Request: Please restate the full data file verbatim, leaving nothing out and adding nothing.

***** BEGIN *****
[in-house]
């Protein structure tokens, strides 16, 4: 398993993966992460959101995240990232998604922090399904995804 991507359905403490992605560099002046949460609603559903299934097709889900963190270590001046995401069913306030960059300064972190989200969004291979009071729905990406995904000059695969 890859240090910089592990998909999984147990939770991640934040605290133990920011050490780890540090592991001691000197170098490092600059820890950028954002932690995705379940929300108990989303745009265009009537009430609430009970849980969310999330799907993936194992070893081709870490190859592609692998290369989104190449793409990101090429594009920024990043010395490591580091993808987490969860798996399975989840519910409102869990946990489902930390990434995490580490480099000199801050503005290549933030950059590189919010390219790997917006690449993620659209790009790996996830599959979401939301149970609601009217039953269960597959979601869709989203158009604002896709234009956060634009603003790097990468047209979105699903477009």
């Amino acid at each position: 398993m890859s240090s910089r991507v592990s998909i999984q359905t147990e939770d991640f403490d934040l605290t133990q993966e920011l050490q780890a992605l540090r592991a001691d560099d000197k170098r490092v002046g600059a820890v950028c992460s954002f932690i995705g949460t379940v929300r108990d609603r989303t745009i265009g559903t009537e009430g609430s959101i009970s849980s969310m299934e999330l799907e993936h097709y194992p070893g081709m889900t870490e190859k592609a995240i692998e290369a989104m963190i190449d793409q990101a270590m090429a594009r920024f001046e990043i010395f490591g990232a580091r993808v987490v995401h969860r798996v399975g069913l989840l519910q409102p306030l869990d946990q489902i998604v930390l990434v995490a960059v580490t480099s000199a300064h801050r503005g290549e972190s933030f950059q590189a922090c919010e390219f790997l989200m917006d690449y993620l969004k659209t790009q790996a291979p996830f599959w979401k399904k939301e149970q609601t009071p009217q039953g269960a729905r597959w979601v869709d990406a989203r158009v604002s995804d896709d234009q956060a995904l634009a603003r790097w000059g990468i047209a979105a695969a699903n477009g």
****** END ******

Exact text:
[in-house]
């Protein structure tokens, strides 16, 4: 398993993966992460959101995240990232998604922090399904995804 991507359905403490992605560099002046949460609603559903299934097709889900963190270590001046995401069913306030960059300064972190989200969004291979009071729905990406995904000059695969 890859240090910089592990998909999984147990939770991640934040605290133990920011050490780890540090592991001691000197170098490092600059820890950028954002932690995705379940929300108990989303745009265009009537009430609430009970849980969310999330799907993936194992070893081709870490190859592609692998290369989104190449793409990101090429594009920024990043010395490591580091993808987490969860798996399975989840519910409102869990946990489902930390990434995490580490480099000199801050503005290549933030950059590189919010390219790997917006690449993620659209790009790996996830599959979401939301149970609601009217039953269960597959979601869709989203158009604002896709234009956060634009603003790097990468047209979105699903477009």
């Amino acid at each position: 398993m890859s240090s910089r991507v592990s998909i999984q359905t147990e939770d991640f403490d934040l605290t133990q993966e920011l050490q780890a992605l540090r592991a001691d560099d000197k170098r490092v002046g600059a820890v950028c992460s954002f932690i995705g949460t379940v929300r108990d609603r989303t745009i265009g559903t009537e009430g609430s959101i009970s849980s969310m299934e999330l799907e993936h097709y194992p070893g081709m889900t870490e190859k592609a995240i692998e290369a989104m963190i190449d793409q990101a270590m090429a594009r920024f001046e990043i010395f490591g990232a580091r993808v987490v995401h969860r798996v399975g069913l989840l519910q409102p306030l869990d946990q489902i998604v930390l990434v995490a960059v580490t480099s000199a300064h801050r503005g290549e972190s933030f950059q590189a922090c919010e390219f790997l989200m917006d690449y993620l969004k659209t790009q790996a291979p996830f599959w979401k399904k939301e149970q609601t009071p009217q039953g269960a729905r597959w979601v869709d990406a989203r158009v604002s995804d896709d234009q956060a995904l634009a603003r790097w000059g990468i047209a979105a695969a699903n477009g």